Josefina Betancourt Pacheco: “Horrible, horrible, horrible, horrible. Everything fell on top of us. We went out to the street, and getting there was an odyssey because everything had fallen on the road. It’s really hard to see so many houses around you on the ground. It’s not easy, but, to the glory of God, we’re alive.”
In Spain, lawmakers are poised to form Spain’s first progressive coalition government since the 1930s, after a narrow Parliament vote Tuesday. The leader of Spain’s Socialist Party, Prime Minister Pedro Sánchez, has agreed to form a coalition government with Pablo Iglesias, the head of the leftist Podemos party. A group of pro-independence legislators from Catalonia made it possible by abstaining. The Nation magazine reports Spain’s new coalition government has promised to strengthen job security and unions, raise the minimum wage, pass legislation to curb climate change, and introduce universal public child care.
In Argentina, the leftist government of President Alberto Fernández has withdrawn credentials for the Venezuelan ambassador of U.S.-backed opposition figure Juan Guaidó — reversing the stance of former right-wing President Mauricio Macri. Elisa Trotta Gamus was recognized as the legitimate ambassador of Venezuela by Macri last year, as Guaidó self-appointed himself as president and attempted to overthrow elected Venezuelan President Nicolás Maduro. In a two-sentence letter addressed to Trotta Gamus, the Fernández government notified it was “putting an end to your special mission in the Argentine Republic.”
In India, hundreds of thousands of unionized workers and students took to the streets today for a strike to demand a rise in the minimum wage and to protest the privatization of natural resources. Many students are also boycotting classes in solidarity with violent attacks on students at Delhi’s Jawaharlal Nehru University, who blamed the attack on a right-wing student group linked to Prime Minister Narendra Modi’s ruling BJP party. This is one of the protesters today, Rajbir Singh.
Rajbir Singh: “Today, the whole of India is observing a shutdown. All the banks of the country are shut. This is against the central federal government’s privatization and anti-employee policies.”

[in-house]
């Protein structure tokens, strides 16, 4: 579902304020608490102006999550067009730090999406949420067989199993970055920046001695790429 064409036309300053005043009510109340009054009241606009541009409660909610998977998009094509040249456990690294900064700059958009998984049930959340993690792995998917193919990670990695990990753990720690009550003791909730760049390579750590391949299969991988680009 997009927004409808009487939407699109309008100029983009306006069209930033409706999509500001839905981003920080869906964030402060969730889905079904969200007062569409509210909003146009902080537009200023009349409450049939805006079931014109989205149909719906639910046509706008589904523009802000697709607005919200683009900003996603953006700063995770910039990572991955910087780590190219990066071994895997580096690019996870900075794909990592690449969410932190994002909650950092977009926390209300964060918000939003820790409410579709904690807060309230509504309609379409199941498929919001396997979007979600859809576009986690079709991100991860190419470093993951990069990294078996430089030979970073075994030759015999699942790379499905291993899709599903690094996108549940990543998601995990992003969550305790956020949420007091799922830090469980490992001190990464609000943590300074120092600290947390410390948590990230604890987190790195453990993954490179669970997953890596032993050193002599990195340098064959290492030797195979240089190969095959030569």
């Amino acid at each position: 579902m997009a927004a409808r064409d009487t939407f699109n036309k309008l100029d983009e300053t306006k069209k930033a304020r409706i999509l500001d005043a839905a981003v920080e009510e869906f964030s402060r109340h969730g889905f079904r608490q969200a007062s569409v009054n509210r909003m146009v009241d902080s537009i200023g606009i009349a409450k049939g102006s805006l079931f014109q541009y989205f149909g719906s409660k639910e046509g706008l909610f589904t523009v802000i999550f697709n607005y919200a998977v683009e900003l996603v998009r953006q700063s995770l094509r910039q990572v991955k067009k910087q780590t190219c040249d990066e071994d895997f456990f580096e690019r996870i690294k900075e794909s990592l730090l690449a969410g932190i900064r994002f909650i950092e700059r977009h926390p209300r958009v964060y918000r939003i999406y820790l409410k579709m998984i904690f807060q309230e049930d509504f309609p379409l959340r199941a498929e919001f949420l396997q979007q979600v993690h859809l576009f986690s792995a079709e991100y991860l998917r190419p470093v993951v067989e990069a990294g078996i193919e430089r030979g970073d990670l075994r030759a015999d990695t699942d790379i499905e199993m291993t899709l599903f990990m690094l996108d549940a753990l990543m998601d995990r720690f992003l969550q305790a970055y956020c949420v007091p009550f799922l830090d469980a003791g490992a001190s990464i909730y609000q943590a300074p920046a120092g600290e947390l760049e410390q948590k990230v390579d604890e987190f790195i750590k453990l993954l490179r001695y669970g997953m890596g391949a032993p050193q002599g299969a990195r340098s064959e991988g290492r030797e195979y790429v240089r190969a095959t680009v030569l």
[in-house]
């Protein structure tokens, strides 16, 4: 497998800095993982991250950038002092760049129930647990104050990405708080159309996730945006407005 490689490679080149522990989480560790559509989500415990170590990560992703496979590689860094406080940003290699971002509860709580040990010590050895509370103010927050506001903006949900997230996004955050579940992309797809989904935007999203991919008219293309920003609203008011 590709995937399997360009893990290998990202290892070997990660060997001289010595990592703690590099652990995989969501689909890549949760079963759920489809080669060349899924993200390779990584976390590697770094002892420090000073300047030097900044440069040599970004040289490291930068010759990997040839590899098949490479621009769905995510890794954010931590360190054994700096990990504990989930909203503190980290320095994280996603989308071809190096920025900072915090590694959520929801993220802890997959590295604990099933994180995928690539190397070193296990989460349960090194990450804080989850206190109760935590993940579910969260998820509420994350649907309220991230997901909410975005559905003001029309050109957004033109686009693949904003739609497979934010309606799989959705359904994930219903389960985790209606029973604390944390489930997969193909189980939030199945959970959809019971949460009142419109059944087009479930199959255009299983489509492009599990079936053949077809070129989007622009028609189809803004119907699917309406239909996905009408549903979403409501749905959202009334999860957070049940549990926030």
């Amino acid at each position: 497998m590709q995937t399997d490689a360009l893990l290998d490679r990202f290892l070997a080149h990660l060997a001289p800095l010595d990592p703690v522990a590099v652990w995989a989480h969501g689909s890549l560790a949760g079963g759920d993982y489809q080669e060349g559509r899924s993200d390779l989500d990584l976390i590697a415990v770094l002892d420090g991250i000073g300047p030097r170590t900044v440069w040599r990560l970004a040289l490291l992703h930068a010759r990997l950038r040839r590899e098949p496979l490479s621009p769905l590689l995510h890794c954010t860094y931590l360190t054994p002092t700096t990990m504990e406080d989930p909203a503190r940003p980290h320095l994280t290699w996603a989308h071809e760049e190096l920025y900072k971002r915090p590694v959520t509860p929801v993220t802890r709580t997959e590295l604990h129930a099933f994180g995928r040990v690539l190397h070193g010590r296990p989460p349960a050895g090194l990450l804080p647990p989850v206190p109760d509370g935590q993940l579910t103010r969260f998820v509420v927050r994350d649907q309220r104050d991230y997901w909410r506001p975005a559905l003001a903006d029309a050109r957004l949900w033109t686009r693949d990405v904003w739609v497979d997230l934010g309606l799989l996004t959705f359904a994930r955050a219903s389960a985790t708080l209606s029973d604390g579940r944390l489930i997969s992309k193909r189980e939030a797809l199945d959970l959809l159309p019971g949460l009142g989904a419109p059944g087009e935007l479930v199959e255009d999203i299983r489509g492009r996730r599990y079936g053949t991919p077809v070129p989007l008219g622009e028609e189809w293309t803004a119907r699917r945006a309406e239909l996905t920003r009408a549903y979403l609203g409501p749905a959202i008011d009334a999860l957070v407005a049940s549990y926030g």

In Canada, indigenous leaders issued an eviction notice to the workers of a pipeline company seeking to build a $6.6 billion gas pipeline through First Nations territory in British Columbia. In a press release, five clans of the Wet’suwet’en Nation said Coastal GasLink had violated the nation’s trespassing law and “has bulldozed through our territories, destroyed our archaeological sites, and occupied our land with industrial man-camps. … The ongoing criminalization of our laws by Canada’s courts and industrial police is an attempt at genocide.” On Saturday, Coastal GasLink workers reportedly complied with the eviction notice and vacated the worksites. But Reuters reports construction of the pipeline resumed Tuesday.
In Delaware, a teenager reportedly threw an incendiary device at a Planned Parenthood building early Friday morning, sparking a fire at the clinic. Authorities have charged 18-year-old Samuel James Gulick with three criminal counts, including intentionally damaging a facility that provides reproductive health services. He faces up to 20 years in prison.
A New York Times analysis reveals there have been shootings at or around after-school sporting events nearly once a week across the country this academic year. The more than 20 shootings at football, basketball and other games have largely gone overlooked in the discussion around the epidemic of school shootings in the United States. Among the victims was Micah Tennant, who was fatally shot in November while attending a high school football game in Pleasantville, New Jersey. He was 10 years old.